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The Lightning Network, the touted scaling solution for the BTC chain, has recently seen its capacity decrease significantly and the beta project is still best suited for a cliche of technically savvy users. Now according to an analysis by Bitmex Research, the Lightning Network’s nodes have taken 2.2 BTC in “justice transactions” even though the connections might not be dishonest.
2.2 BTC Taken in Justice Scenarios on the Lightning Network
It’s been well over 18 months and the Lightning Network is still in an experimental form, and one that has strayed away from Nakamoto Consensus. The project is intended to be a second layer solution for BTC payments and microtransactions, but the undertaking has been slow and filled with technical issues. Lightning started on Jan. 18, 2018, with around 60 nodes and it was highlighted to be very “experimental” and “in testing.” At that time, there was around 1.2 BTC held within the network and now there’s more than 940,000 BTC or $9.8 million, on July 15. A great majority of those funds stem from a node called Lnbig.com and some other big channels like Acinq, and Lightningpowerusers.com. On July 15, Bitmex Research examined the Lightning Network and discovered how a mechanism called a “justice transaction” punishes alleged ‘dishonest’ parties. So far, justice transactions stemming from the Lightning Network have confiscated 2.2 BTC or a touch over $20,000.
Figure 3 – Number of justice transactions – monthly, according to Bitmex Research.
“We explain how to arbitrarily construct a “justice” scenario and present data on the prevalence of this type of transaction on the Bitcoin network,” The Bitmex Research report highlights. “We have potentially identified 241 justice transactions, representing 2.22 Bitcoin in value, since the Lightning Network launched at the end of 2017.”
According to Bitmex Research, when a ‘thief’ attempts to pilfer BTC on the Lightning Network and they are caught, they lose the funds they tried to steal and the funds within the channel as well. Bitmex Research said while orchestrating the study, the team conducted their own justice transactions. Moreover, a member of the company Lightning Labs developed a tool that can detect these types of justice transactions. In total, Bitmex did 5 test justice transactions, which means the software’s “justice” scenario may not be accurate when it comes to identifying dishonesty.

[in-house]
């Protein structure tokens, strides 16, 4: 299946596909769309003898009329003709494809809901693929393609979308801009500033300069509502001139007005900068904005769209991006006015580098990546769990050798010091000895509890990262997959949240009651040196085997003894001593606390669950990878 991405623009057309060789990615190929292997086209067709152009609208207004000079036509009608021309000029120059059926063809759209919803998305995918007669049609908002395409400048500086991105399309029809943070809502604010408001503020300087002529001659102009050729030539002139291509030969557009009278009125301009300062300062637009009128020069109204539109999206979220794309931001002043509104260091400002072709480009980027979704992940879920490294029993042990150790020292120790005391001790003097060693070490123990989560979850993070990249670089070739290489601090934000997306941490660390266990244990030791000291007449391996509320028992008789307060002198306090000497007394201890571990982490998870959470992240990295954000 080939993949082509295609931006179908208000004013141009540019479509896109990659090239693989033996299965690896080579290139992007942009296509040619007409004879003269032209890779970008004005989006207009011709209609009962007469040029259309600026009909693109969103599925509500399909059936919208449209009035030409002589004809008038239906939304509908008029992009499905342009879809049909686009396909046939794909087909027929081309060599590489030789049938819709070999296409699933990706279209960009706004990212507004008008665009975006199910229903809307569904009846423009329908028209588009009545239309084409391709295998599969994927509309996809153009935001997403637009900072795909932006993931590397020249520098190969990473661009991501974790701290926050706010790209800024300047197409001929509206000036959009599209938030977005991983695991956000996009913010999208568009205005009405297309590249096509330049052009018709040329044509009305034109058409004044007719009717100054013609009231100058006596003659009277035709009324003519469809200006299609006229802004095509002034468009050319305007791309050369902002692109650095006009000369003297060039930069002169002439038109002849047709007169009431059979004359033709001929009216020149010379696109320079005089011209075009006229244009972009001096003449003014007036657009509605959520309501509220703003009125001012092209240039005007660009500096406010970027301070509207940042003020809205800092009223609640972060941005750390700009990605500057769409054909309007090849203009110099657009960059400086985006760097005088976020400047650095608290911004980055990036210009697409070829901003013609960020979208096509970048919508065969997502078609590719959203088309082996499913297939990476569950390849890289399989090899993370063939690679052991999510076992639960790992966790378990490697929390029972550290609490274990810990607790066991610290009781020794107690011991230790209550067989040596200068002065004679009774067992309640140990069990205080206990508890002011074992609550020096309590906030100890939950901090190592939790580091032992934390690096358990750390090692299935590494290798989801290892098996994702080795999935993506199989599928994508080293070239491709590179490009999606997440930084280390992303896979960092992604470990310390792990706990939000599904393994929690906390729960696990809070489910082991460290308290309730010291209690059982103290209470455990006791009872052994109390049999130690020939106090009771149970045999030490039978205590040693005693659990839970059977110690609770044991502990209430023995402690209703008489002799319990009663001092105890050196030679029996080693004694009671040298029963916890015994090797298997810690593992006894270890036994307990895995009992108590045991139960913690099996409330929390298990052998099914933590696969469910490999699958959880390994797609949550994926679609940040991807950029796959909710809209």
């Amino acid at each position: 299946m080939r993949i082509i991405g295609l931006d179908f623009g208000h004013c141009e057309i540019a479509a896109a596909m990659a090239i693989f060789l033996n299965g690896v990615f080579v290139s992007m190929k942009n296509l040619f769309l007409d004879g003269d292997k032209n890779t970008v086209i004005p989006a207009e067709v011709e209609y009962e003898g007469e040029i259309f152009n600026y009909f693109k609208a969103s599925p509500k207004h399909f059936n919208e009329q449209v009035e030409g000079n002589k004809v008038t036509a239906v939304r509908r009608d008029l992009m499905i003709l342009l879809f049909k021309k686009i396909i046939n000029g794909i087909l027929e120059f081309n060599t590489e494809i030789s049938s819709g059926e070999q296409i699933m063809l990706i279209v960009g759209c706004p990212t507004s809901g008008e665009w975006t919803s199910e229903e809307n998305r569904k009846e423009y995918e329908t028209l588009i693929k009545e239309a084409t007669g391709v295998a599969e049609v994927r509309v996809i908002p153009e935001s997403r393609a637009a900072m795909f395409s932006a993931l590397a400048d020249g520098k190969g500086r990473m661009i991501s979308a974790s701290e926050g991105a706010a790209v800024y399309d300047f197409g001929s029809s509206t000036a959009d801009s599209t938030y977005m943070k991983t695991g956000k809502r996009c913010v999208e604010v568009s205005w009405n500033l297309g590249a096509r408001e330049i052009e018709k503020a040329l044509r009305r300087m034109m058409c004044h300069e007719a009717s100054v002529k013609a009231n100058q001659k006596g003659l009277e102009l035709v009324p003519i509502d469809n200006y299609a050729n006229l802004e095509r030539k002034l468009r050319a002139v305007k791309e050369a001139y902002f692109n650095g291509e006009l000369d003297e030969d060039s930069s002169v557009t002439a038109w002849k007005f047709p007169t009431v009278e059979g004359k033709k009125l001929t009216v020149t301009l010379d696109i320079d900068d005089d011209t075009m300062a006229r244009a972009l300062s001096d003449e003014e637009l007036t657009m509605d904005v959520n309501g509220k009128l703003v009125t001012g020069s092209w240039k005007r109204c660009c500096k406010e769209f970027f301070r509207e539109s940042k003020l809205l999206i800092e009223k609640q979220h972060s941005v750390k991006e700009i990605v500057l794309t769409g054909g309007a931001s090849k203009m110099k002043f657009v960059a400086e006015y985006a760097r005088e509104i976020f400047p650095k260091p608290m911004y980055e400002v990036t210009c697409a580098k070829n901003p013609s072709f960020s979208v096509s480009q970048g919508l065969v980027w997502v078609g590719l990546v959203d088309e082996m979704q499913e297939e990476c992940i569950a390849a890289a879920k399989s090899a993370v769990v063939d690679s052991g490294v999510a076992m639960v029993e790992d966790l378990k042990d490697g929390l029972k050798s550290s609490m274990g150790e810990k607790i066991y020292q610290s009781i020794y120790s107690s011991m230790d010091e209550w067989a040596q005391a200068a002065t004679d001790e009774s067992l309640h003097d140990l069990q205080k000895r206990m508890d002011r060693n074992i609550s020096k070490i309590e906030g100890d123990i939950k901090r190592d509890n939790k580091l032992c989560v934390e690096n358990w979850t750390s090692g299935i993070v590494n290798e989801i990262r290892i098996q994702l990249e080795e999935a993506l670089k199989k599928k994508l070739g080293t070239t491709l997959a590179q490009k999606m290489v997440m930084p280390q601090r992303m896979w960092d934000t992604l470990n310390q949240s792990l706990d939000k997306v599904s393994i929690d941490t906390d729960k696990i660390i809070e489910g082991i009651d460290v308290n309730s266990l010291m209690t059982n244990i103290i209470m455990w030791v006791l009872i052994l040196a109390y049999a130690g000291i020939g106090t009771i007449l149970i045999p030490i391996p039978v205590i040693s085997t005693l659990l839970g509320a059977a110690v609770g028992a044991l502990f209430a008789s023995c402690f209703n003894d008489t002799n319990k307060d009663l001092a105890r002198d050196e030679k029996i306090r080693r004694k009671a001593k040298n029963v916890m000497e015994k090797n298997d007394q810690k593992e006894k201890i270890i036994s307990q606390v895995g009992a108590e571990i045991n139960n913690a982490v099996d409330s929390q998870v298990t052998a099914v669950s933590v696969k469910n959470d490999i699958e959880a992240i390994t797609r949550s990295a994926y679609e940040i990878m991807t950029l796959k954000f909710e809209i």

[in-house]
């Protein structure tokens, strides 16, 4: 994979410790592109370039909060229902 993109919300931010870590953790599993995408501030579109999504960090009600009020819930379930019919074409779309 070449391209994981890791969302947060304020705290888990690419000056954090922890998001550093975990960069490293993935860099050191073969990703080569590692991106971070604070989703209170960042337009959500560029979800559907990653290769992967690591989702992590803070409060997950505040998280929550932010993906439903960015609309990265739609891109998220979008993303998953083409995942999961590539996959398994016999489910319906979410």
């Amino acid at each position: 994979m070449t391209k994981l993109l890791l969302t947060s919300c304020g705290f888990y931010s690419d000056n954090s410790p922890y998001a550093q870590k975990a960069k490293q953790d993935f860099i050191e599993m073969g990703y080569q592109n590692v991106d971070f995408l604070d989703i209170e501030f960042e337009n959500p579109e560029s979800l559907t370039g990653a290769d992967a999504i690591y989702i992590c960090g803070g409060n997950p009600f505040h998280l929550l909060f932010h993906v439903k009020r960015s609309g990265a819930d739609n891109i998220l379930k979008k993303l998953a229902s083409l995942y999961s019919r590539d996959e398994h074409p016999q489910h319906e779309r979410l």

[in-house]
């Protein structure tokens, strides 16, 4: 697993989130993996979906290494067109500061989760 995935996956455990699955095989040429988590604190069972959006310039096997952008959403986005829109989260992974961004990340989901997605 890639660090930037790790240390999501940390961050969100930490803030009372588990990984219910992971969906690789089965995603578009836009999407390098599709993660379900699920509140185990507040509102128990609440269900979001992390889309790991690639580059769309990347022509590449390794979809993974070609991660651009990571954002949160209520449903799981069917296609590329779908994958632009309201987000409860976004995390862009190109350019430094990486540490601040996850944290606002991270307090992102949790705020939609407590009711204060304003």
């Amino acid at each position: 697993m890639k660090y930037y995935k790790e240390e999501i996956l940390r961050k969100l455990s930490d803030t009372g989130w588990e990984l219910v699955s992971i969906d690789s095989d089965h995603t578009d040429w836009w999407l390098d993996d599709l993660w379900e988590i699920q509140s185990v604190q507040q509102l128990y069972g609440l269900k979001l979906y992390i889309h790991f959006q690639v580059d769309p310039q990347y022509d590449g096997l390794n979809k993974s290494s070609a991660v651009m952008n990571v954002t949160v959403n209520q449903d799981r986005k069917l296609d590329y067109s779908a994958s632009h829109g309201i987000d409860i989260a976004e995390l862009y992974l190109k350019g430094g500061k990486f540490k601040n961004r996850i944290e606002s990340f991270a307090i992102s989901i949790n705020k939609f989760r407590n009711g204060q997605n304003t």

“It is also possible that many of the 241 justice transactions do not indicate genuine dishonestly, for instance, it could be users testing the system, where the same user owns both lightning nodes in question,” the Lightning Network analysis explains. “For example Bitmex Research is responsible for 5 of the 241 justice transactions, when there was no victim, as Bitmex owned all the nodes and funds.”
Figure 4 – Value redeemed in justice transactions – monthly (BTC), according to Bitmex Research.
But Who Will Watch the Watchtowers?
The report follows the recent discussion concerning the idea of watchtowers on the Lightning Network. Watchtowers is another system of nodes that will attempt to protect the Lightning Network users from fraud. Basically, watchtowers are Lightning Network nodes that operate with a distinct algorithm and are meant to stop Alice from stealing Bob’s funds by monitoring transactions and channel states. Being permissionless by design, anyone will be able to run a watchtower, like individuals and companies, but blockchain surveillance firms could use them as well.
Lightning Network skeptics believe if you use BTC offchain with the Lightning Network, government entities and law enforcement agencies could use watchtowers. If they don’t like you for one reason or another (political, etc.), the watchtower owner could refuse to route your payment and censor you.
Because the Lightning Network (LN) does not use Nakamoto Consensus (the system that confirms onchain transactions), funds on the Lightning Network could essentially be double-spent by issuing a former channel state. So if your LN node is not online 100% time and you go offline for a couple of days, your funds could get stolen. Watchtowers could easily bring unwanted third parties into the LN design, but proponents say that anyone could subscribe to a group of watchtowers by running one themselves.